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Allegations of child abuse fall in West Sussex

The number of reported allegations made against people working with children in West Sussex fell significantly in 2011/2012.

According to West Sussex County Council’s Local Safeguarding Children Board (LSCB) Annual Report for 2011/2012, the number of allegations progressed dropped from 196 in 2009/10 to 165 in 2010/11, to 139 this year.

Of those cases, 37 were allegations of sexual abuse, down from 43 last year, 75 for physical abuse, seven for neglect, 11 for emotional abuse, and nine for suitability or conduct.

The 122 outcomes for the year saw 34 claims substantiated, 54 unsubstantiated, 27 unfounded, and seven classed as deliberately invented.

A spokesperson for WSCC said: “There has been a training programme on safer recruitment in place for several years.

“The drop in allegations against a volunteer or member of staff working with children indicates that all agencies are recruiting more wisely and sifting out applicants who may pose a risk to children.”

This comes after an OFSTED report rated the county council’s child protection services as inadequate for the second time in two years back in December 2010.

At the time they pledged immediate action to address the shortcomings highlighted in the report, including the formation of a specialist team to speed-up the rate of progress.

Peter Evans (Con, East Preston and Ferring) current cabinet member for children and families, swapped portfolios with Pete Bradbury (Con, Cuckfield and Lucastes) in January 2011, a month after the OFSTED report.

It then set up a West Sussex Children’s Services Improvement Board, which was tasked with approving, monitoring and challenging the implementation of the improvement plan for children’s services.

The LSCBs were established across the country by the Children Act 2004, and is required by statute to produce an annual report.

Of the estimated 183,000 children in West Sussex, there are currently 183 children subject to child protection plans, of which 83 had mental health issues, 79 suffering from substance misuse, 60 neglect, 98 domestic violence, 12 learning disability, and 30 potential or actual sexual harm. Some were affected by more than one.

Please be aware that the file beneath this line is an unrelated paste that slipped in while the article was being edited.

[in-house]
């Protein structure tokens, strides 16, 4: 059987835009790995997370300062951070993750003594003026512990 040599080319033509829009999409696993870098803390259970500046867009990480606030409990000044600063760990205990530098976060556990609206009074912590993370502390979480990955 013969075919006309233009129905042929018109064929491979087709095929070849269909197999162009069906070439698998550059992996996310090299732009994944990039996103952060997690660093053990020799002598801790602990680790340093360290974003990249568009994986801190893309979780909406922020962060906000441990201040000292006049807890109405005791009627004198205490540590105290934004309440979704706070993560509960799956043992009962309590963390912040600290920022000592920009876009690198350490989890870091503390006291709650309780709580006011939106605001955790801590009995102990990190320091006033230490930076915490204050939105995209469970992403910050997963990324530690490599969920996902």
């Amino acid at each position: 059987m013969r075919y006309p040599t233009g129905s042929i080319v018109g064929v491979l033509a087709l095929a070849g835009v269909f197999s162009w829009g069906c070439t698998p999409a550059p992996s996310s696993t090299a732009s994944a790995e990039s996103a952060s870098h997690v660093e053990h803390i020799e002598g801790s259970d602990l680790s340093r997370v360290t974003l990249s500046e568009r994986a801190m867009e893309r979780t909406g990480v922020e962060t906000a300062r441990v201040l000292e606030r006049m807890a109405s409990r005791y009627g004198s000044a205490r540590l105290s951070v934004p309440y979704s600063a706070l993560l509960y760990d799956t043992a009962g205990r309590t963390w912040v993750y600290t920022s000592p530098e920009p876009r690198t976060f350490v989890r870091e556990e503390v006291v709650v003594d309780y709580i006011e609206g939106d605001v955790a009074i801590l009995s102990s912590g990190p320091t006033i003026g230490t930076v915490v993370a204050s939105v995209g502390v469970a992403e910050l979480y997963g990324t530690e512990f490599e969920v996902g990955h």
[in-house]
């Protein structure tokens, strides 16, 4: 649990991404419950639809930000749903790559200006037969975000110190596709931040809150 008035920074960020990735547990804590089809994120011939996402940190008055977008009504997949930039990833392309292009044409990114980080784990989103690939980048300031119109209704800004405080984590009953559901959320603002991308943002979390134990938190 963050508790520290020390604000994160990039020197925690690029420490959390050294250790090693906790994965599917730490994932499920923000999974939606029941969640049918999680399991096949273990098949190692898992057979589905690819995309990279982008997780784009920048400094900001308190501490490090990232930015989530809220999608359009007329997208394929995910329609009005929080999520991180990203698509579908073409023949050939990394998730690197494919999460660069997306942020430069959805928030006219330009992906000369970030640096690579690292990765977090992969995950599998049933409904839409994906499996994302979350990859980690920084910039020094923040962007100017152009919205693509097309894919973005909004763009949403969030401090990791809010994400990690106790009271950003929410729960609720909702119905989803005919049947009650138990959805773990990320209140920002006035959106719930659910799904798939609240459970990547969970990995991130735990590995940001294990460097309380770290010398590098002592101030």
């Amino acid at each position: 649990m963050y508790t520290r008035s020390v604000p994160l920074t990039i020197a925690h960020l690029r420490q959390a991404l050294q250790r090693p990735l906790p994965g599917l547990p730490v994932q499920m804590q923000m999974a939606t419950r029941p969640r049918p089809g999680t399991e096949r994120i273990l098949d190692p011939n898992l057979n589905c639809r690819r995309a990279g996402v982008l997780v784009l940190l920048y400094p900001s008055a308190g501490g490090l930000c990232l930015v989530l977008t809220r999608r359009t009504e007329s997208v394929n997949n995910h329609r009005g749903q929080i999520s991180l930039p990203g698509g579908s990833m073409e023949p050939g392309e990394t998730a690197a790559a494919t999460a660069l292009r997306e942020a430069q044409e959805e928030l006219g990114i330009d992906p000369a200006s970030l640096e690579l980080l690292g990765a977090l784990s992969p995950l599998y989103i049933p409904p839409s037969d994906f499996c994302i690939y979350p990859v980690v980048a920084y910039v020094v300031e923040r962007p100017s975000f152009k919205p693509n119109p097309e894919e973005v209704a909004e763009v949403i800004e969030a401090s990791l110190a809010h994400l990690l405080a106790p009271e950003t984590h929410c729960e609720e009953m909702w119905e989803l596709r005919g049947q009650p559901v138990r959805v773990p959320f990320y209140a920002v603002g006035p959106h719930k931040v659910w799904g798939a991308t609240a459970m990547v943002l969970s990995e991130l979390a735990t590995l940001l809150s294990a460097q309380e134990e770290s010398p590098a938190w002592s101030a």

119 of the 842 common assessment framework procedures, initiated to assess children’s additional needs and decide how these should be met, were started in the Horsham district.

Meanwhile the number of child deaths of those normally residing in West Sussex rose by 44 per cent to 52, according to the Child Death Overview Panel.

The review process is set up to understand why some children die and wherever possible, put in place interventions to protect other children and to prevent future deaths.

While the majority of child deaths related to infants who died before reaching 28 days of age, and 23 of the 52 deaths reviewed were categorised as resulting from a neonatal event, nine were classed unexpected and were subject to the rapid response process.

On the 44 per cent rise, a spokesperson added: “This efficiency has been achieved by improvements in processes, which have meant that the time between the child’s death and the review has been reduced, so that any lessons that can be learnt are disseminated more quickly.”

 

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